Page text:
When the escapades of summer die down and the prep for Christmas and New Years, Autumn is that little bit of magic in the middle where nothing but feelings of comfort and warmth are encouraged.

What are your favorite things about Autumn?

XO, TDR

URBAN FABULOUS?

Corn rows, gelled baby hairs and du-rags. Now did I just describe to you a hip-hop video from 2003? or the latest SS15 trends debuted at Fashion month?Quite recently, DKNY is the latest target of Black Twitter following the debut of the hottest hairstyle for next Spring/Summer: Baby hairs and as of Tuesday night, the French powerhouse Chanel has come under quite a bit of scrutiny for the debut of the “Urban Tie Cap” or what me and you would call, a du-rag. To be fair, it hasn’t been confirmed that “Urban Fabulous” is the official name of this hairstyle seen on the DKNY catwalks and the du-rag images circulating around the Twitterverse are actually backstage shots of Derek Lam models flattening their hair but nonetheless the issue still remains.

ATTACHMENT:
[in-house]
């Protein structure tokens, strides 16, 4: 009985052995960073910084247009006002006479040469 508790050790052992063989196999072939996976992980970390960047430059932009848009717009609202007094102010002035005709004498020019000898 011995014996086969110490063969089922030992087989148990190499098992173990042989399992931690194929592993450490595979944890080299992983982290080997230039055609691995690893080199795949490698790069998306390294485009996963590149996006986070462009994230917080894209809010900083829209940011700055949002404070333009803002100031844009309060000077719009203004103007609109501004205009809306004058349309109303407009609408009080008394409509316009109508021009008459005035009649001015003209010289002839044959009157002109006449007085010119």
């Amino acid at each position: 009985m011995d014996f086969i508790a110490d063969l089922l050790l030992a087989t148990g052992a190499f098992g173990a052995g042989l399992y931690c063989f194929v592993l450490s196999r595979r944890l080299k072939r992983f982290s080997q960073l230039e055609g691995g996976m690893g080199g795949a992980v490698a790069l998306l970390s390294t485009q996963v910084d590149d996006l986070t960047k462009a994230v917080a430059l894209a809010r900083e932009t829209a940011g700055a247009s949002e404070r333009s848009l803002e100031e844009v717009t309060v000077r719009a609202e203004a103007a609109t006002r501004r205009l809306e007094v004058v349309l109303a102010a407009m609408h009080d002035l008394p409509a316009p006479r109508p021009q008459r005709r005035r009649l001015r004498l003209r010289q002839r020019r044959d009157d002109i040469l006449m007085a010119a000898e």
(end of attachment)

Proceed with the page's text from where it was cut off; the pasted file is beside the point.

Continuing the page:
What baby hairs and du-rags have in common is that they have been historically perceived as “ghetto” when really they’re just practical and creative approaches to dealing with different hair types. When seeing these images from New York Fashion Week, I couldn’t help but notice the double standard that arises when black people have been doing something for years, suddenly becomes acceptable and bold when put on a white body which artist, Jennifer Li perfectly captures in this piece:

The Problem With Baby Hairs, 'Urban' and the Fashion Industry

When black people do something its “ghetto” and “unattractive” but the minute white people do the same things, its portrayed as unique and “edgy”. Instead of calling everything “Urban”, would it kill the world to say that it was inspired by Black culture? Why tip-toe around it when we’re all thinking it?

I don’t see anything wrong with being inspired by different cultures but it becomes a problem when someone refuses to recognise and acknowledge where these looks originated from. 

XO, TDR

second photo by olivia locher